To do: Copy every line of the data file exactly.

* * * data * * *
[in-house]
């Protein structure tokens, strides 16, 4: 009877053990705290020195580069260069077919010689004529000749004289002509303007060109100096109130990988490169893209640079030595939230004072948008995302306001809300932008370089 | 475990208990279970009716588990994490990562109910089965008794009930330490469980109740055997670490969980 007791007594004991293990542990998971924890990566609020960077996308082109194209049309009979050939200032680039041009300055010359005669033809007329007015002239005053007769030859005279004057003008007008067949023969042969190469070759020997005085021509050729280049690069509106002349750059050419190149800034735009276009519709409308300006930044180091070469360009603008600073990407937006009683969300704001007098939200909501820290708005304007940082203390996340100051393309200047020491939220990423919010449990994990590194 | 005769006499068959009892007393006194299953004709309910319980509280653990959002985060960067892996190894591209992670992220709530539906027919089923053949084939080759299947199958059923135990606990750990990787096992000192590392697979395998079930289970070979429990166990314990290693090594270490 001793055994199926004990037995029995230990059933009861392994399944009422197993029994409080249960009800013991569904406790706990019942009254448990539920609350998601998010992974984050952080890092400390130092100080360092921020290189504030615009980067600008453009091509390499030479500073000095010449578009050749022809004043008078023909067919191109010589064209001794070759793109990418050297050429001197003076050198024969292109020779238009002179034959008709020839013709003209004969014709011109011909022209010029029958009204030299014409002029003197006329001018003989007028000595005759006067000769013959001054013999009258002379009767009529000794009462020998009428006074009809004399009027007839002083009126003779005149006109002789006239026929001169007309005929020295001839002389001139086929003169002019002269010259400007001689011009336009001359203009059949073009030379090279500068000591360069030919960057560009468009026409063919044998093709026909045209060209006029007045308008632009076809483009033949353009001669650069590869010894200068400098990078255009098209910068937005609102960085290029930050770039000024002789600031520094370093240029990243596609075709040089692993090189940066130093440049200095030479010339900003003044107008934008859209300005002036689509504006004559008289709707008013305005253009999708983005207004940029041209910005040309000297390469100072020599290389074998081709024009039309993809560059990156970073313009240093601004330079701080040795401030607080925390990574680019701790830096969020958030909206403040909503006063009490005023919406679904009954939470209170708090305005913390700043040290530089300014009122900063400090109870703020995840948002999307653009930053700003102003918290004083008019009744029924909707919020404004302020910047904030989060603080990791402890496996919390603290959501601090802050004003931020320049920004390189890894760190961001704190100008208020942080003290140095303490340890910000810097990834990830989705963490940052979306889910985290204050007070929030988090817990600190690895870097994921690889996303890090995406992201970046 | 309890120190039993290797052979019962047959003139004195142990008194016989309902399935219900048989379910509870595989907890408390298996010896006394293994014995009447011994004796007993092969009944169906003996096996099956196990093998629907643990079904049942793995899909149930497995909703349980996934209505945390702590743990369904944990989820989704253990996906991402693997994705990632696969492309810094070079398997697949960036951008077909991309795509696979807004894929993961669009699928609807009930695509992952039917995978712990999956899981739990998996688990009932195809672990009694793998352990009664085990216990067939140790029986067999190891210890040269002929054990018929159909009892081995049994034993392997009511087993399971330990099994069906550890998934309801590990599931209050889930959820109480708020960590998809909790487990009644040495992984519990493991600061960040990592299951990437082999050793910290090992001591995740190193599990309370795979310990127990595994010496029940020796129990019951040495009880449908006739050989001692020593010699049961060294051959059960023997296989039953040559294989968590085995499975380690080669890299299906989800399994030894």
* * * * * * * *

[in-house]
């Protein structure tokens, strides 16, 4: 009877053990705290020195580069260069077919010689004529000749004289002509303007060109100096109130990988490169893209640079030595939230004072948008995302306001809300932008370089 | 475990208990279970009716588990994490990562109910089965008794009930330490469980109740055997670490969980 007791007594004991293990542990998971924890990566609020960077996308082109194209049309009979050939200032680039041009300055010359005669033809007329007015002239005053007769030859005279004057003008007008067949023969042969190469070759020997005085021509050729280049690069509106002349750059050419190149800034735009276009519709409308300006930044180091070469360009603008600073990407937006009683969300704001007098939200909501820290708005304007940082203390996340100051393309200047020491939220990423919010449990994990590194 | 005769006499068959009892007393006194299953004709309910319980509280653990959002985060960067892996190894591209992670992220709530539906027919089923053949084939080759299947199958059923135990606990750990990787096992000192590392697979395998079930289970070979429990166990314990290693090594270490 001793055994199926004990037995029995230990059933009861392994399944009422197993029994409080249960009800013991569904406790706990019942009254448990539920609350998601998010992974984050952080890092400390130092100080360092921020290189504030615009980067600008453009091509390499030479500073000095010449578009050749022809004043008078023909067919191109010589064209001794070759793109990418050297050429001197003076050198024969292109020779238009002179034959008709020839013709003209004969014709011109011909022209010029029958009204030299014409002029003197006329001018003989007028000595005759006067000769013959001054013999009258002379009767009529000794009462020998009428006074009809004399009027007839002083009126003779005149006109002789006239026929001169007309005929020295001839002389001139086929003169002019002269010259400007001689011009336009001359203009059949073009030379090279500068000591360069030919960057560009468009026409063919044998093709026909045209060209006029007045308008632009076809483009033949353009001669650069590869010894200068400098990078255009098209910068937005609102960085290029930050770039000024002789600031520094370093240029990243596609075709040089692993090189940066130093440049200095030479010339900003003044107008934008859209300005002036689509504006004559008289709707008013305005253009999708983005207004940029041209910005040309000297390469100072020599290389074998081709024009039309993809560059990156970073313009240093601004330079701080040795401030607080925390990574680019701790830096969020958030909206403040909503006063009490005023919406679904009954939470209170708090305005913390700043040290530089300014009122900063400090109870703020995840948002999307653009930053700003102003918290004083008019009744029924909707919020404004302020910047904030989060603080990791402890496996919390603290959501601090802050004003931020320049920004390189890894760190961001704190100008208020942080003290140095303490340890910000810097990834990830989705963490940052979306889910985290204050007070929030988090817990600190690895870097994921690889996303890090995406992201970046 | 309890120190039993290797052979019962047959003139004195142990008194016989309902399935219900048989379910509870595989907890408390298996010896006394293994014995009447011994004796007993092969009944169906003996096996099956196990093998629907643990079904049942793995899909149930497995909703349980996934209505945390702590743990369904944990989820989704253990996906991402693997994705990632696969492309810094070079398997697949960036951008077909991309795509696979807004894929993961669009699928609807009930695509992952039917995978712990999956899981739990998996688990009932195809672990009694793998352990009664085990216990067939140790029986067999190891210890040269002929054990018929159909009892081995049994034993392997009511087993399971330990099994069906550890998934309801590990599931209050889930959820109480708020960590998809909790487990009644040495992984519990493991600061960040990592299951990437082999050793910290090992001591995740190193599990309370795979310990127990595994010496029940020796129990019951040495009880449908006739050989001692020593010699049961060294051959059960023997296989039953040559294989968590085995499975380690080669890299299906989800399994030894």